Nothing but pretty pictures

Some times, the less said, the better.

This is one of those times. I’ll be prattling on about cooks, books, travel, the pandemic and more the next time, but today I’m sharing images I’ve saved from Instagram and some I’ve taken myself. I’ve tried to put these in some sort of order or context. Enjoy! (I hope!)

Armchair travels to Paris

Anyone who knows me, knows I love Paris (and the rest of France). As I was skimming thru images on my iPad, I realized I save a lot of photos from Paris (this is a small sampling), so I thought I’d share just a few favorites.

This image of the Tuileries, left, reminds me of a grade school art class on perspective. It also captures the symmetry and order of Parisian parks. It  I love the way the plane trees are perfectly planted and pruned and the dappled shade they offer. The ground is just gravel and there are no other plants, at least in this view. But the effect is simply elegant.

Below, two cafes I can honestly say we have visited more than once on more than one trip. They are both on the Right Bank. Cafe Nemours, left, is just a block or two from the Louvre and perhaps more casual than Bistrot Vivienne. We have made more than one weary afternoon stop here in search of rest and refreshment. Tables are tricky, because it’s always busy. They’re also very close (not at all pandemic seating) and we inevitably strike up a conversation with someone on one side or the other. This is on a broad square, excellent for people watching.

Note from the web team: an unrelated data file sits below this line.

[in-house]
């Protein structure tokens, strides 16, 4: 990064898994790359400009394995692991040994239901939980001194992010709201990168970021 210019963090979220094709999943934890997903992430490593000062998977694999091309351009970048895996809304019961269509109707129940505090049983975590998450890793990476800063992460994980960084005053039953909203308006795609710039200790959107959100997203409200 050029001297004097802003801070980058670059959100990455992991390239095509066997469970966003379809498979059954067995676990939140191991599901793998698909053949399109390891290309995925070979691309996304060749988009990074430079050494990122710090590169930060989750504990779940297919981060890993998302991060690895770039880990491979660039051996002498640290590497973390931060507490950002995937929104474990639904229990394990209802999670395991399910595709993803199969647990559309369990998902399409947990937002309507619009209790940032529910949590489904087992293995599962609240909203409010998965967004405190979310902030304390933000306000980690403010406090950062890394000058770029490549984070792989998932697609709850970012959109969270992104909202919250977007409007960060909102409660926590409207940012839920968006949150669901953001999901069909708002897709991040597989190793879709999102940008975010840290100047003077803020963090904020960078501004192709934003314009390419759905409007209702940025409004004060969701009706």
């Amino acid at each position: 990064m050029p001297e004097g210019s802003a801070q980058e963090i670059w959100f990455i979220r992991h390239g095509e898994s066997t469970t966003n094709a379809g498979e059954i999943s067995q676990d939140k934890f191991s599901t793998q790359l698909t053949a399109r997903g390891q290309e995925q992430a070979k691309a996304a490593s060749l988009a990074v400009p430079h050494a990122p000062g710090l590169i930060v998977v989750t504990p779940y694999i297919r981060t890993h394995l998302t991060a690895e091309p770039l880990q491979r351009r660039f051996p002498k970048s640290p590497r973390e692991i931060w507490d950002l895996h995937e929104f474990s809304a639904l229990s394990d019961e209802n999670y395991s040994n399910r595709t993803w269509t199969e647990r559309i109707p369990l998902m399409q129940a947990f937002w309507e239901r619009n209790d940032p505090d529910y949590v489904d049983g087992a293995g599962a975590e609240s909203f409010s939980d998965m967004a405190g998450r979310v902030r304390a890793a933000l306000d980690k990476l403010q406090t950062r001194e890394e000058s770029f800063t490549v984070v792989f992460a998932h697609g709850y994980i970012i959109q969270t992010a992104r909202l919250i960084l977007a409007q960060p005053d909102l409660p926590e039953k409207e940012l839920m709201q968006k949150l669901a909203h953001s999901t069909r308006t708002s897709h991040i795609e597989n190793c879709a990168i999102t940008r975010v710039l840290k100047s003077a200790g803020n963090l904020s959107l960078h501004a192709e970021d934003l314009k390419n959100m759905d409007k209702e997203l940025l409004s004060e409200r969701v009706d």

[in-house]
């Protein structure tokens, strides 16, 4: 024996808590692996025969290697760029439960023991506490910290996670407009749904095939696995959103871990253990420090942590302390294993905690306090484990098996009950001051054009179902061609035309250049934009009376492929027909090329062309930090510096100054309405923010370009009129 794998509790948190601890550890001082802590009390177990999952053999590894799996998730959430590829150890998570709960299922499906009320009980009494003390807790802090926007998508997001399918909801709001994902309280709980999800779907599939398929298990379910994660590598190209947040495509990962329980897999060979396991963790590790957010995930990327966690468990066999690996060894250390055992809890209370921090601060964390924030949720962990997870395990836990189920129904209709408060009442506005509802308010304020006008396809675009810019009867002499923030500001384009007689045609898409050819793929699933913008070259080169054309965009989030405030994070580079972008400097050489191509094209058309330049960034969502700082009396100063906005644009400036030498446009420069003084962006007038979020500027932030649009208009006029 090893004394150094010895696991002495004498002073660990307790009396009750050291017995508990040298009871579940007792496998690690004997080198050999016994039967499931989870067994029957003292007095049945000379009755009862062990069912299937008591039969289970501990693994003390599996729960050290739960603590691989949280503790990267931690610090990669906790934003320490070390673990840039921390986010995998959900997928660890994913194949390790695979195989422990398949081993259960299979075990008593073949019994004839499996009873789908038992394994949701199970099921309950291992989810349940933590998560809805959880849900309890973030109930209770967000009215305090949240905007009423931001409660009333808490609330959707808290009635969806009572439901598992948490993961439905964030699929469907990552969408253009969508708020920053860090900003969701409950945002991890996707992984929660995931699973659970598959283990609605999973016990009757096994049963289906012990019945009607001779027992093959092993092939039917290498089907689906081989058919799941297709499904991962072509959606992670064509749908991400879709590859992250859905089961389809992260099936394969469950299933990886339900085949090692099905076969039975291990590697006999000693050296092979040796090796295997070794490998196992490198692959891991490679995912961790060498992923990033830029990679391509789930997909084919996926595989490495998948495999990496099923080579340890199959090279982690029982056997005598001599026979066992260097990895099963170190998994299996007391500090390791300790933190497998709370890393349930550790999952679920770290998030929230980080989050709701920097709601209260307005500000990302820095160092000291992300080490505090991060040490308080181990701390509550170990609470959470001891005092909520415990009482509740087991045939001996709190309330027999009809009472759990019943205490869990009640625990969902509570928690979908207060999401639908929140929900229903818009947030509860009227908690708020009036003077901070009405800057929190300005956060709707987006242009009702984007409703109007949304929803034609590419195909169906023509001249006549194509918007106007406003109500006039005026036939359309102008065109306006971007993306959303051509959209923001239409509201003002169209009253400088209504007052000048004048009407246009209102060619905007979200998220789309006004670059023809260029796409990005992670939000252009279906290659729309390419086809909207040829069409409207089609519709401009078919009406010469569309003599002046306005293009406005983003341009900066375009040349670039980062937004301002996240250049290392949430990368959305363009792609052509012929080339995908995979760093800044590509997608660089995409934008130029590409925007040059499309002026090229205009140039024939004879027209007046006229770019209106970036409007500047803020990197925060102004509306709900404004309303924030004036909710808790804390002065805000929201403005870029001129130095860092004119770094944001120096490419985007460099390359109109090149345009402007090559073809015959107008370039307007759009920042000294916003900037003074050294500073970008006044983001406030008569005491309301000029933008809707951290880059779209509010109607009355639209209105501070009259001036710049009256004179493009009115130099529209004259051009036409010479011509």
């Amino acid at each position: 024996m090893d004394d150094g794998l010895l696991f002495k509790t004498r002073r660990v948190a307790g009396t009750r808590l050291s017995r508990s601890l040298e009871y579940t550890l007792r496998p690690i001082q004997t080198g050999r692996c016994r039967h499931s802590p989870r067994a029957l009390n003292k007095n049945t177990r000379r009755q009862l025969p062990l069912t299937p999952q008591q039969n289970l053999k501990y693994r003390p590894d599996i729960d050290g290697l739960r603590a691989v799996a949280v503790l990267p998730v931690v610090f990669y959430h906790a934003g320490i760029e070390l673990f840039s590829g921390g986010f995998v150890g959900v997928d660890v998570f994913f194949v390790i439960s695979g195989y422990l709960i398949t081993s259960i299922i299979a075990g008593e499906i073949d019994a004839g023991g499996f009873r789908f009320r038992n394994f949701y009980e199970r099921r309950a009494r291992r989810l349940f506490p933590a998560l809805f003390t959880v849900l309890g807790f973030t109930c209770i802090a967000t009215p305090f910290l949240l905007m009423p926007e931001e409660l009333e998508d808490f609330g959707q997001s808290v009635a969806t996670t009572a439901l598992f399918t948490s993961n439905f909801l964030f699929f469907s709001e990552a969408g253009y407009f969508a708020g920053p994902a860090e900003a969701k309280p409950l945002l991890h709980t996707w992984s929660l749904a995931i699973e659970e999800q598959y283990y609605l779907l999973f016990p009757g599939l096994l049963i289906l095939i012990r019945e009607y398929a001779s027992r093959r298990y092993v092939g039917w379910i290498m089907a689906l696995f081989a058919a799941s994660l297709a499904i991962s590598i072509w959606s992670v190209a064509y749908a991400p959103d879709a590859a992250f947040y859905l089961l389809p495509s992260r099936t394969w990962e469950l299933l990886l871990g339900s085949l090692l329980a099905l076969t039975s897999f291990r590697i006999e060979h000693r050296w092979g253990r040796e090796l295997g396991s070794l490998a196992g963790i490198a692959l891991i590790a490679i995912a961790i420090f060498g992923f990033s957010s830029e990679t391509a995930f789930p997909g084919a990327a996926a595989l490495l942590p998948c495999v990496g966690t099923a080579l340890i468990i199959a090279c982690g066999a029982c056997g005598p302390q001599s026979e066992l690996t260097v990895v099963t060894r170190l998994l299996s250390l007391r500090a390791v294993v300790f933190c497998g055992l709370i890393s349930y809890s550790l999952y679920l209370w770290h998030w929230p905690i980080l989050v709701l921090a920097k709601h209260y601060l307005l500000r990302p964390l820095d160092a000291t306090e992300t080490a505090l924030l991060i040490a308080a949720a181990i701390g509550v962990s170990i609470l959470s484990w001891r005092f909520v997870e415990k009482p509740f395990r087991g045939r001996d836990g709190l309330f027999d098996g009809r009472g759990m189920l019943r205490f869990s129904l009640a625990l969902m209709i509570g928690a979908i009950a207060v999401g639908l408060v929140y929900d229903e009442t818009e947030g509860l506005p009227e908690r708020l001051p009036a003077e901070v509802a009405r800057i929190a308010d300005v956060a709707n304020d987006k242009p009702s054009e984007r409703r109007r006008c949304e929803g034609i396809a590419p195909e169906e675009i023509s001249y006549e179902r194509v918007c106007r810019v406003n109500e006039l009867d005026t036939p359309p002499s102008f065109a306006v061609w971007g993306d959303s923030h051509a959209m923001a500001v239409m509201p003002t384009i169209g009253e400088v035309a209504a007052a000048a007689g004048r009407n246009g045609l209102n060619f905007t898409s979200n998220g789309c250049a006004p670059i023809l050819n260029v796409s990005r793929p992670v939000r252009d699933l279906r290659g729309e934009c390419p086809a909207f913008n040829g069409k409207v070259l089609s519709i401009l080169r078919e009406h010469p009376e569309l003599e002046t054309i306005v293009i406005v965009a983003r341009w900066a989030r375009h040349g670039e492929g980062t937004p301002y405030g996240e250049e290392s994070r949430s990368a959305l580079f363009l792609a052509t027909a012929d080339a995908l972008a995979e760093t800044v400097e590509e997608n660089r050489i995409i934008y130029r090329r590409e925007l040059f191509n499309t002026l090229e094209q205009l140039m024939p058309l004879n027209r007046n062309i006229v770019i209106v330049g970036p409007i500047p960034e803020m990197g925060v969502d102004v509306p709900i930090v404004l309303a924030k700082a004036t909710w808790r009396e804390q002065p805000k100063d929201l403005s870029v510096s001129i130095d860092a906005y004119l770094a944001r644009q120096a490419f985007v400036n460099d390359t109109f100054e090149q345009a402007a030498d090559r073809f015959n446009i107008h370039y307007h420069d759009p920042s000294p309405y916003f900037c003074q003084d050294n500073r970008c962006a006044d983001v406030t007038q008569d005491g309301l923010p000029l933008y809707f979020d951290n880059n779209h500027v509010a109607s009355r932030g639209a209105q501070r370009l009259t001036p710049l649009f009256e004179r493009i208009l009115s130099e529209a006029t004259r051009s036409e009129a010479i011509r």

Bistrot Vivienne and the adjacent Galerie Vivienne are in the 2nd Arrondisement. The Bistrot has charming seating on the street (for people watching) as well as inside (where we have had dinner at least once). In the back of the Bistrot, adjacent to the galerie, are several tables, all open to the sky and to the shops in the galerie, which include a legendary wine store whose name escapes me. We’ve also had dinner in this courtyard and it is lovely.

In the Instagram garden & mine

I often save Instagram images of gardens, although this can be more than a little frustrating. There is no way I can begin to replicate some of these plantings in my suburban yard.  On the other hand, if I could finally convince my husband to build me one of these tuteurs, below, it would certainly dress the space up!

 

 

I’ve always been a sucker for a picket fence, even better if it’s backed by a tumble of plants. I also like gardens that have a predominant color, like white (below, left) or purple. Aren’t the foxgloves gorgeous?